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Are you always feeling bored and looking for a way to cure boredom?

Even though there are many things you could do, nothing feels interesting to you.

Perhaps you are stuck at home and you don’t know what to do.

Maybe you are feeling bored at work, having a mid-life crisis, or your life is just too boring in general.

Sometimes, we would rather have highly-charged or negative emotions than boredom.

During this period of covid where staying at home is the new norm, I find it a great opportunity to learn how to accept and embrace boredom. As an Enneagram Type 4, I dislike anything ordinary or dull. When watching movies or listening to music, I want my emotions to be evoked. So I gravitate toward entertainment that is melancholic or funny in nature.

Boredom, on the other hand, is slow-moving and rather dull. Whenever I was feeling bored, I felt restless and unmotivated too. When I tried to find things to do, I usually ended up doing random tasks such as surfing websites or watching videos. Instead of feeling better, I often feel overwhelmed with the amount of information available or feel frustrated with wasting my time. Unknowingly, I am turning toward emotions that are more intense and have more momentum than boredom. Even if they are more negative, at least they make me feel something.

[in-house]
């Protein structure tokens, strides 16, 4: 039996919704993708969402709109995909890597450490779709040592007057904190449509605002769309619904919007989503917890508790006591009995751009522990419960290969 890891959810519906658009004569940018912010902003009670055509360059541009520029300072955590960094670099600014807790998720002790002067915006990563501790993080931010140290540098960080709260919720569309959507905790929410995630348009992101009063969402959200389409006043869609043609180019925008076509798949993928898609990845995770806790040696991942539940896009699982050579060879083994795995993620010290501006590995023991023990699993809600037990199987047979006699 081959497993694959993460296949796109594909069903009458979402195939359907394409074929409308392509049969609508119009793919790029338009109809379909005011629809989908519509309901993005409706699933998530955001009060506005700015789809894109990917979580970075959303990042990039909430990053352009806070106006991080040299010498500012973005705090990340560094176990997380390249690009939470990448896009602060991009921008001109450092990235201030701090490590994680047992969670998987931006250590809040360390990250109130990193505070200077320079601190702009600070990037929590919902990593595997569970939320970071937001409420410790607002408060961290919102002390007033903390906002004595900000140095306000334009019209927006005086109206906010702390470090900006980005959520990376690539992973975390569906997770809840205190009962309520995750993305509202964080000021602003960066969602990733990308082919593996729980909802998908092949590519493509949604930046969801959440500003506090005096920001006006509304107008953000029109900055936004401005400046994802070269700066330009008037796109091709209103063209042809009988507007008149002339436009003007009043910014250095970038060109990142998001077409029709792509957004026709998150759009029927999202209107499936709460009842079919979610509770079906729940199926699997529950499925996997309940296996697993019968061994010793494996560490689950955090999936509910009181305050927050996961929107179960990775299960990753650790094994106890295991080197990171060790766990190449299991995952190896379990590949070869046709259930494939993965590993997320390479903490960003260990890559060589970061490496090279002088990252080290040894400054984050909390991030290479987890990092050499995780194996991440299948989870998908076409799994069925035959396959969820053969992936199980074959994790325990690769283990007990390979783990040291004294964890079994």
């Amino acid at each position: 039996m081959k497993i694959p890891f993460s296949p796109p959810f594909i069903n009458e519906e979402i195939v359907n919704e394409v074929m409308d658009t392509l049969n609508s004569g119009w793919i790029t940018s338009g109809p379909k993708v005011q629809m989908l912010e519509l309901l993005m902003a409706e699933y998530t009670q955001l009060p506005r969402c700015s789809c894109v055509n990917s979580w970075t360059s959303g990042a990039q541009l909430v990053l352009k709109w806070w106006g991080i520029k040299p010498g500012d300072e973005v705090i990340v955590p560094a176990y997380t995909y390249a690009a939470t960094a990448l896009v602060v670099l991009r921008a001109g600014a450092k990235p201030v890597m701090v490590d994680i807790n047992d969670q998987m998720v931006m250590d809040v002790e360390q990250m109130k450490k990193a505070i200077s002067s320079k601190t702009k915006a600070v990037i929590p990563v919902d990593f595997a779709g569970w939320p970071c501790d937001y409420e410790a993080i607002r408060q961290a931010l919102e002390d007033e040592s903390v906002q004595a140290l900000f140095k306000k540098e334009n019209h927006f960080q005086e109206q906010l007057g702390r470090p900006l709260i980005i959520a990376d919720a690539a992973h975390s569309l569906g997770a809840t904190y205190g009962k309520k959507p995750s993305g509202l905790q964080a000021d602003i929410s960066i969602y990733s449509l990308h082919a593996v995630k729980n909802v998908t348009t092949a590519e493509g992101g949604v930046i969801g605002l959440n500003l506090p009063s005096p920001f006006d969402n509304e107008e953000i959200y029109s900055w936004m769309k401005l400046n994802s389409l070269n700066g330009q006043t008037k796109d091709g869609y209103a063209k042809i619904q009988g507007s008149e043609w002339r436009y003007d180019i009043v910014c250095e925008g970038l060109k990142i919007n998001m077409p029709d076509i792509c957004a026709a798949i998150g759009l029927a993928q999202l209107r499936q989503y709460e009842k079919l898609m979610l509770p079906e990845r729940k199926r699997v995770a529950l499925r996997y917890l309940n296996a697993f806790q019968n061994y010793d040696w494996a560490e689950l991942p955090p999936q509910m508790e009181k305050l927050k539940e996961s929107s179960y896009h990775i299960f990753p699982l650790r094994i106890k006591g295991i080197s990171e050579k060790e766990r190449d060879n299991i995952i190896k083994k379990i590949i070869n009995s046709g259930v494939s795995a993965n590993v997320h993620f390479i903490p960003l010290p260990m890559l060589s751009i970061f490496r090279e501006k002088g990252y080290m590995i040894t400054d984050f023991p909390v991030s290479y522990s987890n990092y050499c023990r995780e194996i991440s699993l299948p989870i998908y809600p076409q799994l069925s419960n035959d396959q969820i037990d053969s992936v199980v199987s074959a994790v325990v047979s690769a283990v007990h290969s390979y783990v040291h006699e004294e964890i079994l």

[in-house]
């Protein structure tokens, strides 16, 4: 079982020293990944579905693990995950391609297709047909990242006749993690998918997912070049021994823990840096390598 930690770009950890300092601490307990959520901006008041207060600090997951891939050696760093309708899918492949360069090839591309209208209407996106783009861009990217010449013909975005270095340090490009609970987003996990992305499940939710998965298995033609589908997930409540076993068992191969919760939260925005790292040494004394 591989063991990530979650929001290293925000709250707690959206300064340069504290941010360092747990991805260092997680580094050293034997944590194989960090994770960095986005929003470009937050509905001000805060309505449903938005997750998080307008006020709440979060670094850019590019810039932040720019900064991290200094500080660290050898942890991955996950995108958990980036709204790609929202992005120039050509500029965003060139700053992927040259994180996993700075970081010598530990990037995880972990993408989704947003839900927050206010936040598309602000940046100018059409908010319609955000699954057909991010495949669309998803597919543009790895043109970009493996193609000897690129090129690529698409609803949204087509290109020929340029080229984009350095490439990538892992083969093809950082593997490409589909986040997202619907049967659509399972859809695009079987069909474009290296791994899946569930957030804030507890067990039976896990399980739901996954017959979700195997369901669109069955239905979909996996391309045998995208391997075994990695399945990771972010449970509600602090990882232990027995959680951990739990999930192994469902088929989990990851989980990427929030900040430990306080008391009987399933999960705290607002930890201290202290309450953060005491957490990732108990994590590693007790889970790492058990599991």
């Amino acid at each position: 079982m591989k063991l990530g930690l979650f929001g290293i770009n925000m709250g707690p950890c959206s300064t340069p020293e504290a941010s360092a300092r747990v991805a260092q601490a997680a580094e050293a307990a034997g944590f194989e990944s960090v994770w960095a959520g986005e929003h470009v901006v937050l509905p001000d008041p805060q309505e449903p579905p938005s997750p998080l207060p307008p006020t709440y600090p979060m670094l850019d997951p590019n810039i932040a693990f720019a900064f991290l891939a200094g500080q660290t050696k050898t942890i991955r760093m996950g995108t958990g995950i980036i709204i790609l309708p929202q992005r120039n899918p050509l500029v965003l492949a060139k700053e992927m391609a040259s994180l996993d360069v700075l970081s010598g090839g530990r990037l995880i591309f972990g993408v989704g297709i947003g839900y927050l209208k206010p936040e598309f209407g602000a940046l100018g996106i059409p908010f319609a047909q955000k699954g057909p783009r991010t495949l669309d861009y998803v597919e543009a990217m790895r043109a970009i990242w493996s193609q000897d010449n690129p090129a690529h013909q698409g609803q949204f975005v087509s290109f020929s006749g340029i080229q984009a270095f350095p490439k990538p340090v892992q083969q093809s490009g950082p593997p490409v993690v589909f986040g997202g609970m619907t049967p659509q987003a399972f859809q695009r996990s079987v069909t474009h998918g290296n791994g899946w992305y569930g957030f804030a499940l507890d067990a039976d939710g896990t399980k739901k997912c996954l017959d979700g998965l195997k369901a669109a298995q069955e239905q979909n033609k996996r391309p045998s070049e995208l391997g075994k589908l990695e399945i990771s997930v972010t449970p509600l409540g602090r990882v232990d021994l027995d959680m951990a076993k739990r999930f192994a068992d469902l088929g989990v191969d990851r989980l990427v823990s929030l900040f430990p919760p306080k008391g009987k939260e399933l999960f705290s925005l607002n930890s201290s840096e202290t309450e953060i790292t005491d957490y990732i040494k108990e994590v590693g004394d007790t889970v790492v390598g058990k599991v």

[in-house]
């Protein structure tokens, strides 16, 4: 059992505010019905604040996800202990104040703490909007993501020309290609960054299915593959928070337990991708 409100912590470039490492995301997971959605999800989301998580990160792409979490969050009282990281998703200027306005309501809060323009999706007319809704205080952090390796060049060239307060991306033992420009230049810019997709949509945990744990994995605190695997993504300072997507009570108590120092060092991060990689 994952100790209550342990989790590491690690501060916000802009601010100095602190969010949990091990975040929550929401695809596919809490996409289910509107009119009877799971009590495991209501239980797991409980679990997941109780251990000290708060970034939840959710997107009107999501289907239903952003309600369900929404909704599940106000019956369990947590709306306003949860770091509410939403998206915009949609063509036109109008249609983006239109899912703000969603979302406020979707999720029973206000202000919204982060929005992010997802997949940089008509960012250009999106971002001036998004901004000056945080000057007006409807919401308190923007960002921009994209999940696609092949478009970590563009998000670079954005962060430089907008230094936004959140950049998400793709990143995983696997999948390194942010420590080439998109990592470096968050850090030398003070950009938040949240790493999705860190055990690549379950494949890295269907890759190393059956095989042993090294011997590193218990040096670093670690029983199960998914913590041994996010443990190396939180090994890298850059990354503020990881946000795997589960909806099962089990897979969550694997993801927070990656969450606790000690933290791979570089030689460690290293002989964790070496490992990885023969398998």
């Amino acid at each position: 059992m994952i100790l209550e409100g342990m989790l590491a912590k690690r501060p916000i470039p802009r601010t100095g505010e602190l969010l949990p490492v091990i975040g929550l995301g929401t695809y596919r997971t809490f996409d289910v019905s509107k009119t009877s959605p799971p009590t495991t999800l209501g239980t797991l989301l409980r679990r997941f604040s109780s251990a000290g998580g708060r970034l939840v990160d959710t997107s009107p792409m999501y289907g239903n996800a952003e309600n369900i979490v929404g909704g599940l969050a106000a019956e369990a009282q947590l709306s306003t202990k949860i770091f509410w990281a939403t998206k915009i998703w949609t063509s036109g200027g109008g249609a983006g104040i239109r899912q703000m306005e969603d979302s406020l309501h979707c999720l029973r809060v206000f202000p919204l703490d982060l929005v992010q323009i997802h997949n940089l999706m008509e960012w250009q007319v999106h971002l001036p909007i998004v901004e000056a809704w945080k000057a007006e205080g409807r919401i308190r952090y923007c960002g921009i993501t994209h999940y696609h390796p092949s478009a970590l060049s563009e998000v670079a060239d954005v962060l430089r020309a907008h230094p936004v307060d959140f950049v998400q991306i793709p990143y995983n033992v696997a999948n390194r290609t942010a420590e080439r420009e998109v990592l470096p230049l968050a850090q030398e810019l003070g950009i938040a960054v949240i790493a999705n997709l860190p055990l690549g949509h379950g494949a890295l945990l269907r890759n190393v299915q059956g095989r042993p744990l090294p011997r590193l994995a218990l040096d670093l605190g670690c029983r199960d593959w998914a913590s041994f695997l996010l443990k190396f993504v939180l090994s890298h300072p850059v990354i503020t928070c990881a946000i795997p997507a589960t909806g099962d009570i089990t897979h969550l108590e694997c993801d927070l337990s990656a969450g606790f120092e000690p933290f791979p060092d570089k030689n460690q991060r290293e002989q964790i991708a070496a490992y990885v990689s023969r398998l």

Boredom can lead to unproductivity, mindless activities, and even addiction. We can easily spiral downward into negativity if we lack awareness. So in this blog post, we’ll discuss what boredom is, how to identify it, and how to overcome and deal with it.

What Is Boredom?

Boredom is not a lack of things to do. It’s a lack of interest in what you do or the belief that you have nothing to do with your time. The truth is there are plenty of things for us to do. But when we perceive those tasks as meaningless, repetitive, and uninteresting, then they will be boring to us and we won’t feel like doing them.

Boredom is also a feeling of dissatisfaction.

You feel dissatisfied with your current life, work, or relationship, and you want to escape from it. When you feel bored, your mind wanders and is not able to stay still or focus. You are not fully present and immersed in what you do. So you are constantly looking for some other activities to stimulate your dull mind.